EastGroup's pattern of robust financial growth, which described the company for much of the 1990s, continued at the start of the new century. Revenues reached nearly $98 million in 2000 before eclipsing a financial milestone the following year, when the company's sales volume totaled $105 million. From there, EastGroup's financial growth stagnated, as a national recession delivered a discernible blow to the real estate market. Vacancy rates increased during the economic downturn, causing the company's financial progress to stall. In 2002, EastGroup's revenues only increased by roughly $650,000. Further, market conditions did not justify aggressive expansion, making the early years of the decade a period of little significant progress. When the economic climate improved, however, Hoster quickly seized the opportunities available to him, ushering EastGroup into a period of expansion first demonstrated in 2003.
As EastGroup neared its 35th anniversary, Hoster directed the company's growth in California, Arizona, Texas, and Florida, where more than 80 percent of its properties were located. Hoster purchased five properties in 2003, adding 442,000 square feet of leasable space and 82 acres of land for future development. The properties acquired included the 62,000-square-foot Altamonte Commerce Center II in Orlando, Florida, and the 63,000-square-foot Airport Commons Distribution Center in Phoenix, Arizona, both acquired in May for a total of just under $6 million. In September, the company paid $4.2 million for the Shady Trail Distribution Center in Dallas, Texas. In October, the 72,000-square-foot Expressway Commerce Center II in Tampa, Florida, was acquired, followed by the purchase of another Tampa-based property the following month, the 127,000-square-foot Oak Creek Distribution Center. Each Tampa property was acquired for $4.2 million. The company ended the year with a modest gain in revenues to $108 million, a total generated from the 19.4 million square feet of leasable space that constituted its portfolio.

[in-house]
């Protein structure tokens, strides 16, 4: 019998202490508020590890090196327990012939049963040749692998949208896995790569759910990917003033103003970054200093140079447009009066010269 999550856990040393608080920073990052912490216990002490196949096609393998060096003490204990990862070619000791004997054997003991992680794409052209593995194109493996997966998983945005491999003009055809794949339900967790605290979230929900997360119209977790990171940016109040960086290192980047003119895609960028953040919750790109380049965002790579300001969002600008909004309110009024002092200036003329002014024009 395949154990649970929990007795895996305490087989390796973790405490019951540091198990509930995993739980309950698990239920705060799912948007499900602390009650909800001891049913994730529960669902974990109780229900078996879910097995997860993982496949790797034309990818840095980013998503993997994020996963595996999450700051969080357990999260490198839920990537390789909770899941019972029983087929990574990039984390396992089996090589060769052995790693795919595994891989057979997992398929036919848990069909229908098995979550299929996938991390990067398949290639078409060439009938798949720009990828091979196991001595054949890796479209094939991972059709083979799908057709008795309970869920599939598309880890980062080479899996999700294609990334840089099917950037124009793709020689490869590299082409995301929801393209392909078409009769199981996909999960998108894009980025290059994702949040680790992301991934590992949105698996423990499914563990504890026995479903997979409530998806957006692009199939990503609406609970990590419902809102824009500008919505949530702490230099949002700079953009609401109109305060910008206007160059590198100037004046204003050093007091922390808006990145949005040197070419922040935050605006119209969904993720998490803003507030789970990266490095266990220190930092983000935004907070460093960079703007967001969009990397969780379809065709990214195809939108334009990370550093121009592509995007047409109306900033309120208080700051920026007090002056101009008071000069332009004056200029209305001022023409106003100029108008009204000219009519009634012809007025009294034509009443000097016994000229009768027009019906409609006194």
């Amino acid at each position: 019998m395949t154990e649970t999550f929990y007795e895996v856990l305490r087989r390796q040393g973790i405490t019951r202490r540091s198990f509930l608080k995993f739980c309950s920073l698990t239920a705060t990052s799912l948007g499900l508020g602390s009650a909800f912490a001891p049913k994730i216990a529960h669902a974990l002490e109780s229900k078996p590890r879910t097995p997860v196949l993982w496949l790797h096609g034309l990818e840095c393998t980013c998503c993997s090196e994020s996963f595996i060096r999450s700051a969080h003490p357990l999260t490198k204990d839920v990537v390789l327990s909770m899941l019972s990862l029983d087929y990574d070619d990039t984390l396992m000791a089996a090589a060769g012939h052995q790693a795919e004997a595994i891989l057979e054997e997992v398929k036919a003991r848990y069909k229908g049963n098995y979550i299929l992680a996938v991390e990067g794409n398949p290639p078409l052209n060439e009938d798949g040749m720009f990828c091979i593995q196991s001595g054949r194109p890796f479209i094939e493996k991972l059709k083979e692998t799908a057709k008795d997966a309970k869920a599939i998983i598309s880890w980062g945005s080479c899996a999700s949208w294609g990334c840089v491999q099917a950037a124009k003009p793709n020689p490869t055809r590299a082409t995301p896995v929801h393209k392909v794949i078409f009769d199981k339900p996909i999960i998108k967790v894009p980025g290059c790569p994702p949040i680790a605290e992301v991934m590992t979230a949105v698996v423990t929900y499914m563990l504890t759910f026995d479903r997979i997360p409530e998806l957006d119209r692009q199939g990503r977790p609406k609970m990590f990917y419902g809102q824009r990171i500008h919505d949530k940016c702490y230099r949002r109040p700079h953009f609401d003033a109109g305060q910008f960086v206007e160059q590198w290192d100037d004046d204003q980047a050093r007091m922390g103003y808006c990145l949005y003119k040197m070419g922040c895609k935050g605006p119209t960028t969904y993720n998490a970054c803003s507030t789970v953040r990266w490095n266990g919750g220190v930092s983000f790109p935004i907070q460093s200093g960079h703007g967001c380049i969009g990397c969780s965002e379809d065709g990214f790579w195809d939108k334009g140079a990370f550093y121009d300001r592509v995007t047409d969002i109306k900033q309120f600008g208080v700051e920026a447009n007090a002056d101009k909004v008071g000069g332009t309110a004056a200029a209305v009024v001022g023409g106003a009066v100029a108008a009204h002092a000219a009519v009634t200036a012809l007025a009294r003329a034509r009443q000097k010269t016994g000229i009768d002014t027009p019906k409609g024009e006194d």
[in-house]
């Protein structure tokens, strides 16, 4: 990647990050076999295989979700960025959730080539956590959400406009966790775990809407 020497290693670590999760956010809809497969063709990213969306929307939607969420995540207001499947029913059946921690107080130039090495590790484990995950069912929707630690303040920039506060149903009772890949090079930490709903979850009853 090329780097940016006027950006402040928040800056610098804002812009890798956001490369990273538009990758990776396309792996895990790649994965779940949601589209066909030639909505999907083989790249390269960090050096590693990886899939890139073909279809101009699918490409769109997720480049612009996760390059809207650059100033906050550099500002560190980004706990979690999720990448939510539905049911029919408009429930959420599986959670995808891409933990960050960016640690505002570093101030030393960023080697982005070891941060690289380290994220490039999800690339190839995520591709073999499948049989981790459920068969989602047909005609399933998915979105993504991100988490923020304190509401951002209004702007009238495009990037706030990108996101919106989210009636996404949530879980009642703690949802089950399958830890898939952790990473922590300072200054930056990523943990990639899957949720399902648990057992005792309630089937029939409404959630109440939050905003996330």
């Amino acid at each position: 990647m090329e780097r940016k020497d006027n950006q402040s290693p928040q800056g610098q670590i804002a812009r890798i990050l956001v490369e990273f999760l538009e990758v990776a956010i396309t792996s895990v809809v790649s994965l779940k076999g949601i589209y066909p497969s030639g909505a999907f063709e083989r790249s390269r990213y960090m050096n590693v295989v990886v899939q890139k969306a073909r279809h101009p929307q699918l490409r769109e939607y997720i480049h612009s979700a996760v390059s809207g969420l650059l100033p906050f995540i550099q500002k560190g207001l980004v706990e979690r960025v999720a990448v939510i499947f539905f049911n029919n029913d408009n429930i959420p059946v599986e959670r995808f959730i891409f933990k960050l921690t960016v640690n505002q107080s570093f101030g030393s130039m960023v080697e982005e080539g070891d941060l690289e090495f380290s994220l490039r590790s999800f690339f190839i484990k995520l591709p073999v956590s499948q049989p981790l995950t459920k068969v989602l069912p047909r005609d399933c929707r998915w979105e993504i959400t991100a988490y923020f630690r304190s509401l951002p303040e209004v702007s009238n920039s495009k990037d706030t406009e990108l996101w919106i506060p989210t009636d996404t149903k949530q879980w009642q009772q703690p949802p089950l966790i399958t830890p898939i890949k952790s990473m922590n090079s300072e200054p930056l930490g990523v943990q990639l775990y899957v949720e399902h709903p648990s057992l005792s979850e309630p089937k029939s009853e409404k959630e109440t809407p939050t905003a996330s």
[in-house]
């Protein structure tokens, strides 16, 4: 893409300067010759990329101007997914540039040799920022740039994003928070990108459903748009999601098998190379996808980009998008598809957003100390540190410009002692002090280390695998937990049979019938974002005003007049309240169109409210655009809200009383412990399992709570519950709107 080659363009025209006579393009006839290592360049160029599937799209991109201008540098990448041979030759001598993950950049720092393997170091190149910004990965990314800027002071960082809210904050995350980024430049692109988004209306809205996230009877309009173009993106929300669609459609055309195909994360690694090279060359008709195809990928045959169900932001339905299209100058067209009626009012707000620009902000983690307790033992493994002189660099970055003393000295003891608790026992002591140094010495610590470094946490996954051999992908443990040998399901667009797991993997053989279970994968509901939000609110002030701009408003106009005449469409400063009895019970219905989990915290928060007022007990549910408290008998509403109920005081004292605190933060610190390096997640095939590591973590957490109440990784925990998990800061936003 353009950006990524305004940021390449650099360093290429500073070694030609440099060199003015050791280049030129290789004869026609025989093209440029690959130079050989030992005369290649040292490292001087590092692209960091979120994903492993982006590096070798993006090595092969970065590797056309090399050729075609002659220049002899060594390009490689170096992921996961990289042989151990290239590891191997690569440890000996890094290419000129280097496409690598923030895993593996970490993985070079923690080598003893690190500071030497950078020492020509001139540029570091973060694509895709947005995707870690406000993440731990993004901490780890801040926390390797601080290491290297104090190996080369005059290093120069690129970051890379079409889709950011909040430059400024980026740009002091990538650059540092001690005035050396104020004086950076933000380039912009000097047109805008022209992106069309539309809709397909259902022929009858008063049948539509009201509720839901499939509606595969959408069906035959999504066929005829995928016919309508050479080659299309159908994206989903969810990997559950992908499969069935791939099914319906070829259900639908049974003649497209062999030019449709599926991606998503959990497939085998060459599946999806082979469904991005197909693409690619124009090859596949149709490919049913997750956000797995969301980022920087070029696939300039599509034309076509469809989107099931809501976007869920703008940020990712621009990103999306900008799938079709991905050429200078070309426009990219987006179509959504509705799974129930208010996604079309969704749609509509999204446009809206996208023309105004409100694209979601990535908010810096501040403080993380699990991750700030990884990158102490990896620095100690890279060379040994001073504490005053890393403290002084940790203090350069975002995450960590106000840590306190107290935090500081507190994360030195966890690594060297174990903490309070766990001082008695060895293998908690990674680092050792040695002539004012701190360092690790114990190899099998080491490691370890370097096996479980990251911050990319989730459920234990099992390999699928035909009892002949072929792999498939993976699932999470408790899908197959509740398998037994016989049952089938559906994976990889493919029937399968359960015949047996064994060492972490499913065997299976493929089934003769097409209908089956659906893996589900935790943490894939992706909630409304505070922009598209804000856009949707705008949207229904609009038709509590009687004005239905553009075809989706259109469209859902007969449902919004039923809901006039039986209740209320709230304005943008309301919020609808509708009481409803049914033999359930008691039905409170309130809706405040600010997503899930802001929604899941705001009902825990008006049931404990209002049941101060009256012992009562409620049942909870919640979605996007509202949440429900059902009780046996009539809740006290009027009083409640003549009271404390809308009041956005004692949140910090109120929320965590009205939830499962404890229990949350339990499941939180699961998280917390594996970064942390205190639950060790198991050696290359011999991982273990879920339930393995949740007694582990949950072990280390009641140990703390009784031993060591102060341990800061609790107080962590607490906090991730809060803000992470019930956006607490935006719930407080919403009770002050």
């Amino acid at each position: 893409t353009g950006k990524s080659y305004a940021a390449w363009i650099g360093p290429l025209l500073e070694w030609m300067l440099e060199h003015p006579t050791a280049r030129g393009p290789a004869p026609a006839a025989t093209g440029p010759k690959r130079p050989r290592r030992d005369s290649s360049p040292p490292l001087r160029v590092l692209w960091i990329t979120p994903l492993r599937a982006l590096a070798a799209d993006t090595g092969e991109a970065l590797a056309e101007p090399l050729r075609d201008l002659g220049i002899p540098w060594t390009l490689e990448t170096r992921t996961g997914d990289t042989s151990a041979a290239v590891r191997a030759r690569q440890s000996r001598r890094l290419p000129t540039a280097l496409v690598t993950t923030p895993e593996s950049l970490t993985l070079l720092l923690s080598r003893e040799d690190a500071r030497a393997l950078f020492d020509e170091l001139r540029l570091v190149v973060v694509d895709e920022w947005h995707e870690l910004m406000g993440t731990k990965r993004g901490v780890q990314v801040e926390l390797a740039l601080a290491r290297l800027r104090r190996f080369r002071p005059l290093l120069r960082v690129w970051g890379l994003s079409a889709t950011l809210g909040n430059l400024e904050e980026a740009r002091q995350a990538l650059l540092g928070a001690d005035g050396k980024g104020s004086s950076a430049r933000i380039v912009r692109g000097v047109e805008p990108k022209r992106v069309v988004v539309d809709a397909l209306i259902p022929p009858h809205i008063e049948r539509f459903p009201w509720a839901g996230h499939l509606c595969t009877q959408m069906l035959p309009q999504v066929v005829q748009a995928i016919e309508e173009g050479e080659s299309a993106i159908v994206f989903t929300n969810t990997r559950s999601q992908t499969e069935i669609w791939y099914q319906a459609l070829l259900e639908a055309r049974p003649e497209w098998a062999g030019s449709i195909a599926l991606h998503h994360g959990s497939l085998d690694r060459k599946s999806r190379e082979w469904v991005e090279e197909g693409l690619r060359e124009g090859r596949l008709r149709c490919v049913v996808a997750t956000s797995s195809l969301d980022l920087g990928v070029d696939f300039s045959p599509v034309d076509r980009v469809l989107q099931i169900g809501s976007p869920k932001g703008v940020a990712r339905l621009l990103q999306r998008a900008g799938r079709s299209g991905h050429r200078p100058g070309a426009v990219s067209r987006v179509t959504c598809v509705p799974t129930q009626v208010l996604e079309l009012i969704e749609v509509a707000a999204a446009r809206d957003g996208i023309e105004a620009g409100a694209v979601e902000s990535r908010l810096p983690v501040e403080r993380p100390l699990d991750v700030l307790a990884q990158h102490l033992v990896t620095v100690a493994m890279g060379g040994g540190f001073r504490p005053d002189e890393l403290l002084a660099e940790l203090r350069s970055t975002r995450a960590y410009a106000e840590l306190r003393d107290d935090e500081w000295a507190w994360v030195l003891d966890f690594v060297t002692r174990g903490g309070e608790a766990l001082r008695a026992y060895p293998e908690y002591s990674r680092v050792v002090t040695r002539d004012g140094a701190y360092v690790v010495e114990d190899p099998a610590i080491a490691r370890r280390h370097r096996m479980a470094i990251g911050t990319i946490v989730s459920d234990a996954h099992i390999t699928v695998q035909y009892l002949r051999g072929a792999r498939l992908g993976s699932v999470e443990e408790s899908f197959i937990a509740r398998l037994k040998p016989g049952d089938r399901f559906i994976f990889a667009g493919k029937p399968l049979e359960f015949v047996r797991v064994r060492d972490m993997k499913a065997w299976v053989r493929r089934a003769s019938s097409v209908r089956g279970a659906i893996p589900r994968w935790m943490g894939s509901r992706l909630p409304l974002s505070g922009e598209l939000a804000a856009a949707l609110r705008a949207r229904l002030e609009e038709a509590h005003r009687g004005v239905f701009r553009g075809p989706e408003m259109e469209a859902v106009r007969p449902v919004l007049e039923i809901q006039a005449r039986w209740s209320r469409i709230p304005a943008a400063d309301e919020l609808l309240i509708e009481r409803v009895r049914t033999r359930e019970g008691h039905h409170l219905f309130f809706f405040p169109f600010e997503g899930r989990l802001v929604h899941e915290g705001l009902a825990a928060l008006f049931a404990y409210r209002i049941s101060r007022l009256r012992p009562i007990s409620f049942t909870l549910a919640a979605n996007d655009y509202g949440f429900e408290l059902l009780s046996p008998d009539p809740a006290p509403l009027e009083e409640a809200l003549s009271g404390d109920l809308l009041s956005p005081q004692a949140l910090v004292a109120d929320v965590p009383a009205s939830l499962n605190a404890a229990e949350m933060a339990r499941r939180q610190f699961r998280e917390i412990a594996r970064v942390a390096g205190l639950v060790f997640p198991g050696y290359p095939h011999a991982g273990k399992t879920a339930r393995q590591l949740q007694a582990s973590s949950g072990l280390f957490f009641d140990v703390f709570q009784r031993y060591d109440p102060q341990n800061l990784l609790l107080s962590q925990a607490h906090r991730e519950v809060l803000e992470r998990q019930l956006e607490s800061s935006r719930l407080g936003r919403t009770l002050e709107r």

EastGroup remained in the acquisitive mode as it celebrated its 35th year in business. Among the purchases made during 2004 was the acquisition in April of the Kirby Business Center in Houston. Located near the city's sports complex, Reliant Stadium, the Kirby property was a 125,000-square-foot distribution center. "This acquisition," Hoster said in an April 5, 2004 interview with Mississippi Business Journal, "increases EastGroup's ownership in Houston to three million square feet including our properties under development." A significant acquisition followed in August, when EastGroup entered the San Antonio market for the first time. The company purchased the Alamo Downs Distribution Center for $8.4 million, gaining a two-building, distribution complex with more than 250,000 square feet of leasable space. In an August 23, 2004 interview with the Mississippi Business Journal, Hoster marked the occasion by explaining, "San Antonio is a new market for EastGroup, and we see the potential for growing ownership there to over one million square feet. We believe that a portfolio of quality properties in San Antonio will complement our operations in Houston, Dallas, and El Paso." As Hoster guided the company forward, he sought to increase the 20.2 million square feet owned by the company in late 2004 and create a bigger presence for EastGroup in the Sunbelt.
Principal Subsidiaries: EastGroup Properties General Partners, Inc.; EastGroup Properties Holdings, Inc.; Nash IND Corporation; EastGroup TRS, Inc.
Principal Competitors: Duke Realty Corp.; Kilroy Realty Corporation; Prentiss Properties Trust.